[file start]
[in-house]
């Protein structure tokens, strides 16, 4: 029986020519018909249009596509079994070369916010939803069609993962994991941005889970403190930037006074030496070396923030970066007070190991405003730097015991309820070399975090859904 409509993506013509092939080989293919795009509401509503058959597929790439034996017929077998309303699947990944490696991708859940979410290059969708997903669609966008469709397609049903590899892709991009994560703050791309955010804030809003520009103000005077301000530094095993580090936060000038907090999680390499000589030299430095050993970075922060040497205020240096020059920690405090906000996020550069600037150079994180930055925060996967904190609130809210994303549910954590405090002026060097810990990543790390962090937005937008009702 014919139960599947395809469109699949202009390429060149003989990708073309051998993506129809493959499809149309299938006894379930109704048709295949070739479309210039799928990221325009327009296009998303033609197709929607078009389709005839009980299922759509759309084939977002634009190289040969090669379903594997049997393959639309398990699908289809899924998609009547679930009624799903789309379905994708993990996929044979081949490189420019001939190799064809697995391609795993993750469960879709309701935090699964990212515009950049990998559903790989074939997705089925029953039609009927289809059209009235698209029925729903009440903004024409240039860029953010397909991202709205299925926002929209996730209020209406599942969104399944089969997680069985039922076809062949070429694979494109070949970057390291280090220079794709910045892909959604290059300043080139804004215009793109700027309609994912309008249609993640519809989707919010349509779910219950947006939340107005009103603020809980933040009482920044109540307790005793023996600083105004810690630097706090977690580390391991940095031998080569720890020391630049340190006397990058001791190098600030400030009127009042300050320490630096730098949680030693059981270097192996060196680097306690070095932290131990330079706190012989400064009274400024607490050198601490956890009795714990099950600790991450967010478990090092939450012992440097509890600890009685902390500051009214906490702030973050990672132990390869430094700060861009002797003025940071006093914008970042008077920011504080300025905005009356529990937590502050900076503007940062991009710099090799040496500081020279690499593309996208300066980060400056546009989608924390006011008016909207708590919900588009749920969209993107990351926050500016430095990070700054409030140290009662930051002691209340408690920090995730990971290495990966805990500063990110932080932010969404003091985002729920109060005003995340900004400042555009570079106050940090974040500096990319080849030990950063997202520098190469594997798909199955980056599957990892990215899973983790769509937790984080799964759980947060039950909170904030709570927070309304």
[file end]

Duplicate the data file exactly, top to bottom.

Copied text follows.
[in-house]
């Protein structure tokens, strides 16, 4: 029986020519018909249009596509079994070369916010939803069609993962994991941005889970403190930037006074030496070396923030970066007070190991405003730097015991309820070399975090859904 409509993506013509092939080989293919795009509401509503058959597929790439034996017929077998309303699947990944490696991708859940979410290059969708997903669609966008469709397609049903590899892709991009994560703050791309955010804030809003520009103000005077301000530094095993580090936060000038907090999680390499000589030299430095050993970075922060040497205020240096020059920690405090906000996020550069600037150079994180930055925060996967904190609130809210994303549910954590405090002026060097810990990543790390962090937005937008009702 014919139960599947395809469109699949202009390429060149003989990708073309051998993506129809493959499809149309299938006894379930109704048709295949070739479309210039799928990221325009327009296009998303033609197709929607078009389709005839009980299922759509759309084939977002634009190289040969090669379903594997049997393959639309398990699908289809899924998609009547679930009624799903789309379905994708993990996929044979081949490189420019001939190799064809697995391609795993993750469960879709309701935090699964990212515009950049990998559903790989074939997705089925029953039609009927289809059209009235698209029925729903009440903004024409240039860029953010397909991202709205299925926002929209996730209020209406599942969104399944089969997680069985039922076809062949070429694979494109070949970057390291280090220079794709910045892909959604290059300043080139804004215009793109700027309609994912309008249609993640519809989707919010349509779910219950947006939340107005009103603020809980933040009482920044109540307790005793023996600083105004810690630097706090977690580390391991940095031998080569720890020391630049340190006397990058001791190098600030400030009127009042300050320490630096730098949680030693059981270097192996060196680097306690070095932290131990330079706190012989400064009274400024607490050198601490956890009795714990099950600790991450967010478990090092939450012992440097509890600890009685902390500051009214906490702030973050990672132990390869430094700060861009002797003025940071006093914008970042008077920011504080300025905005009356529990937590502050900076503007940062991009710099090799040496500081020279690499593309996208300066980060400056546009989608924390006011008016909207708590919900588009749920969209993107990351926050500016430095990070700054409030140290009662930051002691209340408690920090995730990971290495990966805990500063990110932080932010969404003091985002729920109060005003995340900004400042555009570079106050940090974040500096990319080849030990950063997202520098190469594997798909199955980056599957990892990215899973983790769509937790984080799964759980947060039950909170904030709570927070309304």